Lee, JohnNarratorsecondary authorsome editionsconfirmed
Miller, EdwardCover artistsecondary authorsome editionsconfirmed
Stevenson, DavidCover artistsecondary authorsome editionsconfirmed
Villa, ElisaTranslatorsecondary authorsome editionsconfirmed
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Epigraph
'I even gave up, for a while, stopping by the window of the room to look out at the lights and deep, illuminated streets. That's a form of dying, that losing contact with the city like that.'

Philip K. Dick , We Can Build You
Dedication
to Emma
First words
Veldt to scrub to fields to farms to these first tumbling houses that rise from the earth.
Quotations
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(Click to show. Warning: May contain spoilers.)
Disambiguation notice
Do not combine with either Die Falter or Der Weber. Perdido Street Station was split into two volumes for publication in Germany.
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Information from the Italian Common Knowledge. Edit to localize it to your language.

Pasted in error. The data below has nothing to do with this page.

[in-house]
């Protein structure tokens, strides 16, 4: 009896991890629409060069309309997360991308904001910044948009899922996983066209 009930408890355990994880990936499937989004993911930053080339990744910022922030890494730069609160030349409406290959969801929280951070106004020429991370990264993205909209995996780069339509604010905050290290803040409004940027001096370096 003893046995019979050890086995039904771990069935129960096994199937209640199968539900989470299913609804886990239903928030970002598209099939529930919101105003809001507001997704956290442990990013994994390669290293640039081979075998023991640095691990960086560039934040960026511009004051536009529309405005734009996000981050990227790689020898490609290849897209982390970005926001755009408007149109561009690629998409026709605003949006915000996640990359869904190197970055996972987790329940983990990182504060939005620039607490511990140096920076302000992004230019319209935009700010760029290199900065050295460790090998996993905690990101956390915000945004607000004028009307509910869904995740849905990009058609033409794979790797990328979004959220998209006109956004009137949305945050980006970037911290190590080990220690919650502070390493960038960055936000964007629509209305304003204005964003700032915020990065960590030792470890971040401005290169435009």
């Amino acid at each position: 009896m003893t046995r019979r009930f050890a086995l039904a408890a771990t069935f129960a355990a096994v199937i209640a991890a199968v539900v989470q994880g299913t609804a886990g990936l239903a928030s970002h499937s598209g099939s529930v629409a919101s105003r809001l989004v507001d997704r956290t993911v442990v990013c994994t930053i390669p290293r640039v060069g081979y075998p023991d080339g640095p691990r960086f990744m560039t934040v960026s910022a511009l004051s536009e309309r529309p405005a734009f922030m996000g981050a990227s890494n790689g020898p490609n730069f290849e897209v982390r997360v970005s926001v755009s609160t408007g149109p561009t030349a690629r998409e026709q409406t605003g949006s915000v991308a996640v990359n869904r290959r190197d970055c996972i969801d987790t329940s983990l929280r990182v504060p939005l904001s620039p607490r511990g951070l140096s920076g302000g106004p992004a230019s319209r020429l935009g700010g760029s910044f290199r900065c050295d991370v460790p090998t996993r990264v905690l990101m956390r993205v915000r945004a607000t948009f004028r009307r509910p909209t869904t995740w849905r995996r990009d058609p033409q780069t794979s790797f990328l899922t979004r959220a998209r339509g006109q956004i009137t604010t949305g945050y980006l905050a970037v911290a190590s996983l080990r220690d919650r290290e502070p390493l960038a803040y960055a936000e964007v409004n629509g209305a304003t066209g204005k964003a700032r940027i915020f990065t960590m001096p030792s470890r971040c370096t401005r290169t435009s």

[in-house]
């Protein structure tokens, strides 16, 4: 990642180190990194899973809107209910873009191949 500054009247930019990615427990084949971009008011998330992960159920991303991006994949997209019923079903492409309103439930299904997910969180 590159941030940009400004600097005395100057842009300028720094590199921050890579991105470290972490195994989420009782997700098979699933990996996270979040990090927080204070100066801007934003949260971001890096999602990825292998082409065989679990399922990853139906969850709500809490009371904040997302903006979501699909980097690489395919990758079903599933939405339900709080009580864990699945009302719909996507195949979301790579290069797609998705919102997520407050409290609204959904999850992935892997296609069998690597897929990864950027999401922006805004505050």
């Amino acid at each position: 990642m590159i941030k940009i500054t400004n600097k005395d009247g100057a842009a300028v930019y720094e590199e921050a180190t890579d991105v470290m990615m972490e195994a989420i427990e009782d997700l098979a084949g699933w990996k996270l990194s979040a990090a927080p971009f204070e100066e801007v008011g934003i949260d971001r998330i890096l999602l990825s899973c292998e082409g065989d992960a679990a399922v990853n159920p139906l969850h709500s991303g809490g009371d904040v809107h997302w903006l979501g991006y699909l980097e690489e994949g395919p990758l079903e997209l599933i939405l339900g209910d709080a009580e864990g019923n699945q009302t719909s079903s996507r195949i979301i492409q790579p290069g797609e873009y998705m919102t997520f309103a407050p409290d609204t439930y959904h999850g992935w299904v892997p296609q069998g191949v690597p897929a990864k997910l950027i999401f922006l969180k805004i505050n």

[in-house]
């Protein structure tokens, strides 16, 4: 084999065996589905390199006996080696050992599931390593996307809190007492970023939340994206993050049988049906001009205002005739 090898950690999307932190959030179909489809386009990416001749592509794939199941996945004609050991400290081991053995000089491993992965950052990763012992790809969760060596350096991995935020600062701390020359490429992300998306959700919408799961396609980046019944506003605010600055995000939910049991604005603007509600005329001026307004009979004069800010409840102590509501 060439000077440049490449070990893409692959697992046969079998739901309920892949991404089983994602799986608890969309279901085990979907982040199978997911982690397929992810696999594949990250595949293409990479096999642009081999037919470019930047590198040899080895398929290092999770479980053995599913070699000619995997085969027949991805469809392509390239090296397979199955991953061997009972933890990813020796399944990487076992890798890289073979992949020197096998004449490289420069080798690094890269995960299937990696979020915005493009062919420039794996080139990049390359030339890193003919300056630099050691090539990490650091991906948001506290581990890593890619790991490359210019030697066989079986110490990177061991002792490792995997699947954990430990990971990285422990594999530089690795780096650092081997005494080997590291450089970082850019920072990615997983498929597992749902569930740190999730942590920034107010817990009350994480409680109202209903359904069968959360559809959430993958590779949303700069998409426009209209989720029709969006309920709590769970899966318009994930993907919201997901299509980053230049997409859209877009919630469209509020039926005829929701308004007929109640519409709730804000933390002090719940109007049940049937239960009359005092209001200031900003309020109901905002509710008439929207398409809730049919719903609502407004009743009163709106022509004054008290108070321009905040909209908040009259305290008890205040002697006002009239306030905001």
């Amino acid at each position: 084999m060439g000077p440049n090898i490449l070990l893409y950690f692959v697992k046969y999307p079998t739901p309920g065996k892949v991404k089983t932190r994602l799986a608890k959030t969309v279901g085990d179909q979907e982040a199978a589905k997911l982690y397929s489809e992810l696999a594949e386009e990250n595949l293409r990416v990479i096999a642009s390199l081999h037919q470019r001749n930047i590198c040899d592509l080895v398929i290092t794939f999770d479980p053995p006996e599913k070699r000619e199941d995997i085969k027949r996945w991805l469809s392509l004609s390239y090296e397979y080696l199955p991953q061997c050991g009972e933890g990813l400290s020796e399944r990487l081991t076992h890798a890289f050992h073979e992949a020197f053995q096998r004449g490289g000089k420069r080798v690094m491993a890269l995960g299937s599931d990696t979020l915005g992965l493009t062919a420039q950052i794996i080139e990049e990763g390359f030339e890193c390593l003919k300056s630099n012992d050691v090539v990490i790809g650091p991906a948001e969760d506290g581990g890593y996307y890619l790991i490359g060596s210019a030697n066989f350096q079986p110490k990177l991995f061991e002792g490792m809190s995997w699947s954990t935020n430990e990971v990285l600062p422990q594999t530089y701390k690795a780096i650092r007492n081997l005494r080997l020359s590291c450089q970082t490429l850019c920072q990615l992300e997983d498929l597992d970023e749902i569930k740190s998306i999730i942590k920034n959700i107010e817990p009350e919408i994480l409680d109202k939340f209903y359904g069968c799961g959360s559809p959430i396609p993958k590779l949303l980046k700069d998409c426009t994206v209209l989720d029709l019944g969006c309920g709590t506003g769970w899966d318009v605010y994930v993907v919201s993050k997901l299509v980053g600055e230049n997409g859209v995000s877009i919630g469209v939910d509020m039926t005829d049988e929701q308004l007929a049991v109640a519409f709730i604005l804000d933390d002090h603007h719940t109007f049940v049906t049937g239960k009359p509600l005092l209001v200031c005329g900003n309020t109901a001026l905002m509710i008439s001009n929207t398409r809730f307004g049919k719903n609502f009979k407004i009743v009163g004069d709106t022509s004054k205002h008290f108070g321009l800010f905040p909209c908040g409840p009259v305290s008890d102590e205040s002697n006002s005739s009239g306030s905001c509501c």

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Amazon.com Amazon.com Review (ISBN 0345459407, Mass Market Paperback)

When Mae West said, "Too much of a good thing can be wonderful," she could have been talking about China Miéville's Perdido Street Station. The novel's publication met with a burst of extravagant praise from Big Name Authors and was almost instantly a multiaward finalist. You expect hyperbole in blurbs; and sometimes unworthy books win awards, so nominations don't necessarily mean much. But Perdido Street Station deserves the acclaim. It's ambitious and brilliant and--rarity of rarities--sui generis. Its clearest influences are Mervyn Peake's Gormenghast trilogy and M. John Harrison's Viriconium books, but it isn't much like them. It's Dickensian in scope, but fast-paced and modern. It's a love song for cities, and it packs a world into its strange, sprawling, steam-punky city of New Crobuzon. It can be read with equal validity as fantasy, science fiction, horror, or slipstream. It's got love, loss, crime, sex, riots, mad scientists, drugs, art, corruption, demons, dreams, obsession, magic, aliens, subversion, torture, dirigibles, romantic outlaws, artificial intelligence, and dangerous cults.